MONTREAL—Two soldiers run down in a Quebec parking lot. One soldier gunned down as he stood guard at the temple to military sacrifice in the nation’s capital.
Across the country, Canadian Forces bases gear up for a threat more dramatic in many ways than those they’ve had to face in Europe, Korea or Afghanistan — that they could be targeted in the country they have sworn to defend.
At CFB Esquimalt in Victoria, sailors went on a heightened alert. At CFB Edmonton “vigilance” was the buzzword. Near Quebec City, CFB Valcartier barred public buses from stopping on base and ordered soldiers not to leave work in their military fatigues. At CFB Trenton, the country’s largest airbase, armed guards patrolled for any suspicious activity. The front gates at CFB Halifax were chained shut and bolted as part of an “adapted security posture,” according to local reports.
And in Ottawa, where uniformed soldiers based at National Defence headquarters sit across from civilians in restaurants, on buses or stand next to them in coffee shop lineups, no one was allowed out of their buildings and only those with the proper clearances were being let in.
“Canadian Armed Forces bases and establishments are currently taking precautions appropriate to their environments to ensure the safety and security of personnel and infrastructure,” said Maj. Gen. Christopher Coates, deputy commander of the Canadian Joint Operations Command, which directs military operations both at home and abroad.
If the preparations aren’t quite a war footing, they are at the very least preparation for a worst-case scenario, one that could involve copycat attacks or a more elaborate plot with plans for additional attacks on military targets.
That has people on edge, as evidenced by one individual who wrote on Facebook to Rick Hillier, the chest-thumping former head of the Canadian Forces, to say: “There are a lot of scared and pissed off veterans and soldiers out here right now.”
“Both the incident on Monday in St-Jean-sur-Richelieu and what happened here today in Ottawa has obviously shaken Canadians from coast to coast, but I wouldn’t say it has shaken the military members,” said retired Air Force colonel Tony Battista, now head of the Conference of Defence Associations, an Ottawa lobby group.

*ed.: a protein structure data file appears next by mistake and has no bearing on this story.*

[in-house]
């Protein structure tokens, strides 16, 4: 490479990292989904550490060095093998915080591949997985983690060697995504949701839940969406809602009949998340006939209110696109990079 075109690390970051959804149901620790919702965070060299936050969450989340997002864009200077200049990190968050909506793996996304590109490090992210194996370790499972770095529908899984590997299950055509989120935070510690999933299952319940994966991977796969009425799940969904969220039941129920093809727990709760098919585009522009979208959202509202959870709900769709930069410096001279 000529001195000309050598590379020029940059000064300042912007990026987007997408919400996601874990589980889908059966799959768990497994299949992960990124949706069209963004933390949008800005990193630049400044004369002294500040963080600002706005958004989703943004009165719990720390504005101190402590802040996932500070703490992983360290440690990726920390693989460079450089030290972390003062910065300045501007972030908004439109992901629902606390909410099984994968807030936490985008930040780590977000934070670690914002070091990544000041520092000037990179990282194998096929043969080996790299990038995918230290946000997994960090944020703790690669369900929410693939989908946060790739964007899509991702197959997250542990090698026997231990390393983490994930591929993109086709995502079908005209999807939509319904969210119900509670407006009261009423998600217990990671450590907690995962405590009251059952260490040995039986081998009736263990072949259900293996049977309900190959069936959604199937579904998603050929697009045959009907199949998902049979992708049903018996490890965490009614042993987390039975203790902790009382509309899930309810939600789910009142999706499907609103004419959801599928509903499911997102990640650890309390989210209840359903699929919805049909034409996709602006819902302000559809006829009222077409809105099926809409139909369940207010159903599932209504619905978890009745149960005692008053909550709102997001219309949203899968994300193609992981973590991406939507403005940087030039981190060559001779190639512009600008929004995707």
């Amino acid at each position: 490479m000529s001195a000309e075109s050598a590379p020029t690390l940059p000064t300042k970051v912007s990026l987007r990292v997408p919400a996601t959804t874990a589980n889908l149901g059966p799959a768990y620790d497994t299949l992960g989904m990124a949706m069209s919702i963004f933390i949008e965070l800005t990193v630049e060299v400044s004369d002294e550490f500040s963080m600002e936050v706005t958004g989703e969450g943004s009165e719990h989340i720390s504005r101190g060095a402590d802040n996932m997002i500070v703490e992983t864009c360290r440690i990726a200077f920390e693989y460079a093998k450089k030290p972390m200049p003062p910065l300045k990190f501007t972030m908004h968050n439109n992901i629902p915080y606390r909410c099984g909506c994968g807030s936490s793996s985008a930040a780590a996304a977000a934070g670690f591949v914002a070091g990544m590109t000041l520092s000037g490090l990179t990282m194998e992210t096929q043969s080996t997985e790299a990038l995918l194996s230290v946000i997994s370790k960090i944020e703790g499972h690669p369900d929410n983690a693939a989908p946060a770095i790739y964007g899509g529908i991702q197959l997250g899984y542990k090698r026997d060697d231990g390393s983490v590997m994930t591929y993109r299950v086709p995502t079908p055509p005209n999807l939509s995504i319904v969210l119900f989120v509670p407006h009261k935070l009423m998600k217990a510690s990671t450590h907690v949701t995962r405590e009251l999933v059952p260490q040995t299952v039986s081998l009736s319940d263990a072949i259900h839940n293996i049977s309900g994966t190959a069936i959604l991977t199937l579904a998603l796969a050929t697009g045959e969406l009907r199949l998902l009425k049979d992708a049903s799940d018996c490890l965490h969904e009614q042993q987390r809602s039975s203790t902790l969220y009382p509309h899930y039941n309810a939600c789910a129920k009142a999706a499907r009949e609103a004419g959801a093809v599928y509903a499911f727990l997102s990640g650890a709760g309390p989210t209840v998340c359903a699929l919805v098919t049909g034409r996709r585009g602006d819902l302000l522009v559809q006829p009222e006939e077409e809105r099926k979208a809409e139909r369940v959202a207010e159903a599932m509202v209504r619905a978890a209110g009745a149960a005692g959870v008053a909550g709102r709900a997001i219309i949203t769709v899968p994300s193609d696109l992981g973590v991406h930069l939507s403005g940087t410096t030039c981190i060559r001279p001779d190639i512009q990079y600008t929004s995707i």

“I think we have as part of our training, education and culture the ability not only to close ranks but to ratchet it up a level in terms of support, in terms of alertness, in terms of the duty that we may be called upon to perform. That is part of the military culture and it’s second nature.”
But the location of Wednesday’s attack, the wide-open cenotaph, the Tomb of the Unknown Soldier, just across the road from Parliament Hill, was shockingly symbolic.
“It has special meaning for young Canadians, and particularly for old Canadians. But for military there’s no question that that’s like a family tomb,” Battista said.
Hillier, who was travelling outside the country and unavailable for an interview, took time to grieve the killing of Cpl. Nathan Cirillo in a statement: “I am so saddened by the death of a young man serving us and our great nation. God bless him.”
Andrew Leslie, a retired general now serving as an adviser to Liberal leader Justin Trudeau, also paid his respects to the family of Cirillo as well as those responding to the attack on Parliament Hill.
“Thinking of our men and women in uniform, the RCMP, Ottawa Police, Hill security and our first responders and the valuable work they do,” he wrote on Twitter.
But pulling together in a tragedy does little to dampen the unpredictable nature of a potential terrorist threat, particularly one that may be inspired by foreign conflicts but has its roots firmly in Canadian soil.
Canadian Forces veteran Michael Smith, from Gatineau, Que., woke up Wednesday morning to have his wife find a yellow ball with a black skull and crossbones sitting in his mailbox, which was empty the night before. He thought nothing of it until hearing about the shootings across the Ottawa River and wondered if it had anything to do with his license plates identifying him as a former member of the military. Then he flagged it on his Facebook account because of “events going on in Ottawa.”
It’s these types of concerns that may be nothing, or may be evidence in a larger criminal plot that police, intelligence officers and their counterparts in the military are now dealing with. It’s for these reasons they have instilled extra security and warnings about wearing uniforms in public, said Battista, who is also a former military police officer.
“There’s the possibility of a copycat. We’ve seen that in the U.S. We’ve seen it elsewhere. There’s always someone who might be disturbed or needing attention and may do something similar,” he said. “To mitigate those kinds of things from happening, coupled with the threat assessment I believe it’s a natural reaction.”